Overall: A great new entry into the Discworld series.

Saturday, October 25, 2008

James and the Giant Peach

Title: James and the Giant Peach
Author: Roald Dahl

What it's about: James is a small boy who lives with his two awful aunts. One day, a mysterious old man gives him a bag of magic to help him, but James spills the bag's contents on the ground near the old peach tree. Soon a giant peach is growing, but that's not the only thing that the magic affected. When James sneaks out to see the peach at night, he meets amazing new friends and starts off on a wonderful journey to a better life.

What I thought: I was actually pretty indifferent to this. This was one of Dahl's earlier books, though, according to Wikipedia, so perhaps he hadn't quite hit his stride. There are plenty of rhymes and some very clever bits of description, but it's a short book and seemed kind of in a rush to me.

Overall: Not bad, but Dahl has written much better stories.

Life of Pi

Title: Life of Pi
Author: Yann Martel

What it's about: Pi Patel is a young boy with an interest in religion and in zookeeping. His family decides to move to Canada, but on the way there, their ship sinks, and Pi ends up stuck in a lifeboat with a tiger that was part of the ship's cargo. Until he is rescued or makes his way to land, Pi has to figure out how to survive on the lifeboat and how to keep himself from becoming the tiger's next meal.

What I thought: The story here is simple but beautifully told, with very easy, simple, and yet deep prose. I mean, all of the authors I like can tell a good story, but it takes some special skill to make the words so, well, evocative, bringing out the sensations of the world for the reader to truly experience. Besides that, the observations made really make you think as you read, make you want to evaluate your beliefs in the light of what has been said.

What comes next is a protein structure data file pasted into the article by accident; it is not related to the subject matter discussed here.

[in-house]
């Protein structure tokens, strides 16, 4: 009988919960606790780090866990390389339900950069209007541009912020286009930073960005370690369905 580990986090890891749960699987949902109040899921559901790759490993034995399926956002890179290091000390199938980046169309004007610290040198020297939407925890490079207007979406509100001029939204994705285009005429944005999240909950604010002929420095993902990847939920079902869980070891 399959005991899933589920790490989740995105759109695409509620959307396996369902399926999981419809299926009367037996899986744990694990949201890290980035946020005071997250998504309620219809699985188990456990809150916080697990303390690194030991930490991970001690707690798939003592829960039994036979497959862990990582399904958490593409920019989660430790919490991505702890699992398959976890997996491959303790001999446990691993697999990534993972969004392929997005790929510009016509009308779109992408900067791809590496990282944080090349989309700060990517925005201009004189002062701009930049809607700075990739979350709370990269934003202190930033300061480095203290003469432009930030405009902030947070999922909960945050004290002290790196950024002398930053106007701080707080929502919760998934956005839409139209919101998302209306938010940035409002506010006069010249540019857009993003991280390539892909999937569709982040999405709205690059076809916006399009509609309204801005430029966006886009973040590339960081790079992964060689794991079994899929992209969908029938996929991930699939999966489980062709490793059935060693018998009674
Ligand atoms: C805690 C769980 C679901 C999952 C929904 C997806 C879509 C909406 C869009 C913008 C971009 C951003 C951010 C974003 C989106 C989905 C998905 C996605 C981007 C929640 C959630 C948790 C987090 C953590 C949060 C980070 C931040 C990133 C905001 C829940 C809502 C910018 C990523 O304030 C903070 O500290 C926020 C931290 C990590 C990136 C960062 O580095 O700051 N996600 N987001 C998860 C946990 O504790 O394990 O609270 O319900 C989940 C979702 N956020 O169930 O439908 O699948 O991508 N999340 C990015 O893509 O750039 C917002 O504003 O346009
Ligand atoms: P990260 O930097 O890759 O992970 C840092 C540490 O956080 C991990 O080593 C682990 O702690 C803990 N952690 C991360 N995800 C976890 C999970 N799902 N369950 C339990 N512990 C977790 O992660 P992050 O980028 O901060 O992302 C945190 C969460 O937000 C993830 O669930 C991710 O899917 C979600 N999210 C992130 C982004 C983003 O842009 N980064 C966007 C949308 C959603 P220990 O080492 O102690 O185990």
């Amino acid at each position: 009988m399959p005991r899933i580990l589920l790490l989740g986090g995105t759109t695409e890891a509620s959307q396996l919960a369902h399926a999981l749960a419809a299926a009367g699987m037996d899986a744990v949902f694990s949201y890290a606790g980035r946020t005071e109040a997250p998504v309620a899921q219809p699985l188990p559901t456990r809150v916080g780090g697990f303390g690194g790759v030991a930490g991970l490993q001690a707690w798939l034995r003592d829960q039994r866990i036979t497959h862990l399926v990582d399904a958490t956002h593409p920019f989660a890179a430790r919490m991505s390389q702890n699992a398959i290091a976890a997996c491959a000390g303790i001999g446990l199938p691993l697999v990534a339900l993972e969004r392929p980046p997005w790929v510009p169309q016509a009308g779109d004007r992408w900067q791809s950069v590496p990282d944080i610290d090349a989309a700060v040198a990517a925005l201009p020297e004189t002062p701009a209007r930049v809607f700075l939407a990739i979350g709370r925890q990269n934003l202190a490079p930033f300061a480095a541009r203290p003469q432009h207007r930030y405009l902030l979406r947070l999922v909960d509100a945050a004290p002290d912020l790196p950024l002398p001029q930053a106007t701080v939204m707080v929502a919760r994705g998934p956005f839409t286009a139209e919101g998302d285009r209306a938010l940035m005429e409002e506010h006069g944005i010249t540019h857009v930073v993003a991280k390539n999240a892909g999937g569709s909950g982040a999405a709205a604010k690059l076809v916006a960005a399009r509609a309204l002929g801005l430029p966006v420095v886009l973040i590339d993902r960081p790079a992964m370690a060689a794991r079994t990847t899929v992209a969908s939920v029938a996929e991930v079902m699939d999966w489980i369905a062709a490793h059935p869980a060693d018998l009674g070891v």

Overall: A beautiful book that will make you think and sweep you away into the world of its story.


Title: Skybreaker
Author: Kenneth Oppel

What it's about: So after defeating a pirate captain, our hero Matt Cruse has enough money to attend the airship academy. He's not doing so well, though, and he worries about being good enough for his spunky rich friend Kate. When Matt gets the chance to go after the Hyperion, an abandoned ship sailing unreachably high and supposedly loaded with gold, he jumps at it, hoping to gain himself a better future with the riches. Soon Matt, Kate, the captain of a high-flying skybreaker ship, and the girl who has the key to the gold are all setting sail for adventure at treacherous heights.

What I thought: The first book has a light-hearted swashbuckling feel to it. This book, in contrast, has some genuinely creepy stuff to it. The setting is an abandoned airship full of corpses. Come on, how much more morbid can you get? There's plenty of science in this book, too, and there's a real feel of desperation as the story heads toward its climax. My main complaint? Basically, Matt is basically always vindicated. He's always got the right view of things, and if someone disparages what he suggests, that person's later proven wrong. It's not enough to turn me off the books, of course, but it does get a little annoying.